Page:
In Frost v. People, 193 Ill. 635, a warrant was issued for the search of certain premises wherein gaming implements and apparatus were alleged to be concealed. The warrant was returned by the sheriff, executed by seizing two crap tables and a number of other articles. Frost petitioned for return of the property, claiming it was not used for gambling at the time of the seizure but was stored and not in condition for use. The court found, however, that the tables were gambling devices having no value or use for any other purpose, and ordered them condemned and destroyed. In affirming the judgment this court observed: "The legislature have determined that gambling implements and apparatus are pernicious and dangerous to the public welfare, and the keeping of them is an offense prohibited by law. They are, therefore, not lawful subjects of property which the law protects, but have ceased to be regarded or treated as property, and are liable to seizure, forfeiture and destruction without violating any constitutional provision." In People v. One Device, 410 Ill. 318, we observed that the Frost case has been consistently followed by this court, and that devices which are manufactured, made, or kept for gambling purposes and have no potential for lawful use, are gambling devices per se.

In the case at bar a detailed description of the table is contained in the testimony of the sheriff and one of his deputies, and photographs have been incorporated into the record by stipulation of the parties. Defendant does not dispute the People's evidence that the table is a "crap table," and in fact he so designates it in his brief here. In Webster's New International Dictionary, Second Edition, "craps" is defined as "a gambling game played with two dice;" and "crap table" is defined as "A high table, for playing craps, with a raised margin against which the dice must be thrown." A "crap table," as commonly known and as depicted by the photograph of the subject table introduced into evidence by stipulation of the parties here, is covered with cloth upon which sections have been marked off by lines, the sections being numbered or containing numbers showing the "odds," or being marked by such terms as "field," "pass," "no pass," and "come." In playing the game the players place their money or chips upon the section they choose and win or lose according to the relation between their chosen section and the numbers on the top of the rolled dice. Bets must be made, the dice must be rolled, and the players must win or lose to constitute "shooting craps." Consequently, a device admitted to be a "crap table" is admitted to be a device upon which bets are made and the players win or lose by the chance roll of the dice.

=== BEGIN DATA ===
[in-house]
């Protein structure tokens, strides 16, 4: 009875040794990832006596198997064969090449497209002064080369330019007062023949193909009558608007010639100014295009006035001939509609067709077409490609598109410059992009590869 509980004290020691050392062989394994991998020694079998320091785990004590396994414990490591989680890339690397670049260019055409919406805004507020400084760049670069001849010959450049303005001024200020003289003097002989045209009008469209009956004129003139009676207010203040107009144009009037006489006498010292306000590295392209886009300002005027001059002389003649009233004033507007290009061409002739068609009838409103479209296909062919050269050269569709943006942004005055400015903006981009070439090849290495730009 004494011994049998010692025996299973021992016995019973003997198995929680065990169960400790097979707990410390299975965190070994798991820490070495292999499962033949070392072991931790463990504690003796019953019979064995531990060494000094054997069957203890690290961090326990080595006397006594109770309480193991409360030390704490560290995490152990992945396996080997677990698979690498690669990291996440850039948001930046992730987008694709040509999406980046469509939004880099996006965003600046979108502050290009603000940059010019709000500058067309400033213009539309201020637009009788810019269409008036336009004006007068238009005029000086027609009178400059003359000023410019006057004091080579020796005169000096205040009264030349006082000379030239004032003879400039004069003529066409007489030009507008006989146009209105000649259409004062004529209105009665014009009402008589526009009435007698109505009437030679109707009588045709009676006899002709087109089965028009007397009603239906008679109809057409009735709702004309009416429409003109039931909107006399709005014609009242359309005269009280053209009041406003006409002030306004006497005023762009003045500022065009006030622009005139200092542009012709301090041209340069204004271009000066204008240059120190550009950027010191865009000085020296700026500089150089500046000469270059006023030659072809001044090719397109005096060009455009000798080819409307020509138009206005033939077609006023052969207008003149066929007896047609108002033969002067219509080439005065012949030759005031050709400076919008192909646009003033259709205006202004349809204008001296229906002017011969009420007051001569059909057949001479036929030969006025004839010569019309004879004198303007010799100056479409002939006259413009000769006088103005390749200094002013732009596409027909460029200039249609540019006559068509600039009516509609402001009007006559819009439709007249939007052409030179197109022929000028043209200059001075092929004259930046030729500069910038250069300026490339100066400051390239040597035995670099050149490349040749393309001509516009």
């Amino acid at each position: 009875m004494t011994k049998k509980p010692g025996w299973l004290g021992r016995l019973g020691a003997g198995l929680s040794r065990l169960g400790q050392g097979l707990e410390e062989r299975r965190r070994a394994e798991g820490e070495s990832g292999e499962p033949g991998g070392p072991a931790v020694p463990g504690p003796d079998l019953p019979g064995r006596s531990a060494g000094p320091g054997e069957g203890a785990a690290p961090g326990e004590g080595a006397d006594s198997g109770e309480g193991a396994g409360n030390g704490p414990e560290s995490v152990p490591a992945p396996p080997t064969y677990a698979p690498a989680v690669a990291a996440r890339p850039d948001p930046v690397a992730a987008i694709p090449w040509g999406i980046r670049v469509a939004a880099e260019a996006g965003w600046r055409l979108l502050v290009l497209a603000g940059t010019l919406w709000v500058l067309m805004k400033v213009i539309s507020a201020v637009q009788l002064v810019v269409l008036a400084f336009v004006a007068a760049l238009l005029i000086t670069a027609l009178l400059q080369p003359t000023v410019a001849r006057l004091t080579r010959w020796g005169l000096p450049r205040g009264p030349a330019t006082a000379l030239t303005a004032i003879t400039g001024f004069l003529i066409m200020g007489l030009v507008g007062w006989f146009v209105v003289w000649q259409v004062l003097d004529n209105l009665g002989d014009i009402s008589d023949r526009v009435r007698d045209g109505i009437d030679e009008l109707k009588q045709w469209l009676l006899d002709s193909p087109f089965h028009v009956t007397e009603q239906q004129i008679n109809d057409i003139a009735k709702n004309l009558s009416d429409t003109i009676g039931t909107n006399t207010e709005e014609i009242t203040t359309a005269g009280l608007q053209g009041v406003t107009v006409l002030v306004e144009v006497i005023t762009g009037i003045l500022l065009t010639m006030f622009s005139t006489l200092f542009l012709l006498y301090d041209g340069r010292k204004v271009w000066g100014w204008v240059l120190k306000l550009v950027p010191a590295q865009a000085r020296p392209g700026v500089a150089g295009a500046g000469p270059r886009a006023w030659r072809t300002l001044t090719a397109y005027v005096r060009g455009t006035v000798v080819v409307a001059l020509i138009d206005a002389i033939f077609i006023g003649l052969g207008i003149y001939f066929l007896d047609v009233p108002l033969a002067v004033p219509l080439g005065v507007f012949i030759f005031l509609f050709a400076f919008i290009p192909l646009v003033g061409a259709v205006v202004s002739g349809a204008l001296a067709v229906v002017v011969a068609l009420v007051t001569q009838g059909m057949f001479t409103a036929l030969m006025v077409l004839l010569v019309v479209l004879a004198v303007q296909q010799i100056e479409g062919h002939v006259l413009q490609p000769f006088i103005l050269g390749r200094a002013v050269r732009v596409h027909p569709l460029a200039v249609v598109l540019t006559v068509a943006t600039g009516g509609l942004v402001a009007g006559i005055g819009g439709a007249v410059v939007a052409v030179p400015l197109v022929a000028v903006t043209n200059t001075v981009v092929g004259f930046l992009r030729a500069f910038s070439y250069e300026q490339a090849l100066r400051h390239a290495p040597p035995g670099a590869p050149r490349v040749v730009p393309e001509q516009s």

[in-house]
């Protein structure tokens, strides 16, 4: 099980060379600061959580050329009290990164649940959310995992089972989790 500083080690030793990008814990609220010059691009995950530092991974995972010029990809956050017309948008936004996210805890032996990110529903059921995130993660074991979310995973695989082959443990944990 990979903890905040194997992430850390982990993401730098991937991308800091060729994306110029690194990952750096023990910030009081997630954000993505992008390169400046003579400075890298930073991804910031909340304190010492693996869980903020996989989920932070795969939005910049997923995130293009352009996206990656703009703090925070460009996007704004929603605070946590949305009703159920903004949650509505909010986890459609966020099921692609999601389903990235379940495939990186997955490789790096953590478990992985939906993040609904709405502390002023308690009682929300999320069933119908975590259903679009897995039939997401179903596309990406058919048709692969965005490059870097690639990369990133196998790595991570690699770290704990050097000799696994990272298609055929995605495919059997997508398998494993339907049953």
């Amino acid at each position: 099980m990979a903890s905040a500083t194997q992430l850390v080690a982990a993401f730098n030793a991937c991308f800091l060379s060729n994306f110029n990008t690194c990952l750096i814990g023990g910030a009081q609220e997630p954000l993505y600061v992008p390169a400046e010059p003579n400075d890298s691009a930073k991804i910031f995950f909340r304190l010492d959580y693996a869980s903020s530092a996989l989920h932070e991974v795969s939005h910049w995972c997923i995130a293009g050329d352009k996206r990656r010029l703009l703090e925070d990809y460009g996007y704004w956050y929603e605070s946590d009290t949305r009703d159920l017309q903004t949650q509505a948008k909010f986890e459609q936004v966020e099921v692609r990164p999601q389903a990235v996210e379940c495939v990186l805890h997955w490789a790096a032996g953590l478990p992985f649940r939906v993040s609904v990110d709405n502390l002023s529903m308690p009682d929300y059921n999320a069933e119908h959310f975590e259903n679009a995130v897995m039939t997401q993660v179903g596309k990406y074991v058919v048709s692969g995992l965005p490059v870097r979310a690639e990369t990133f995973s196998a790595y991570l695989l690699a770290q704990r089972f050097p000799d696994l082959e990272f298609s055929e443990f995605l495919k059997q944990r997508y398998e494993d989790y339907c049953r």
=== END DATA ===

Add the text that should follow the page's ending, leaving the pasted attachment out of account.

We think the evidence fully justified the conclusion of the county and Appellate courts that the paraphernalia in question had no value or use for any purpose other than that of gambling and that they constitute gambling devices per se. The table bore the markings used in "shooting craps." Underneath a slot in the top was a box to receive money pushed through the slot, and this box when found by the officers contained $151. The construction and appearance of the table clearly shows it to be a "device" to "receive money on chance," within the terms and intent of the statute. We can perceive no practical use to which the design and construction of this table are adapted, other than that of gambling, and none has been suggested by defendant.

Defendant has failed to show any error in the proceedings below, and the judgment of the Appellate Court is therefore affirmed.

Judgment affirmed.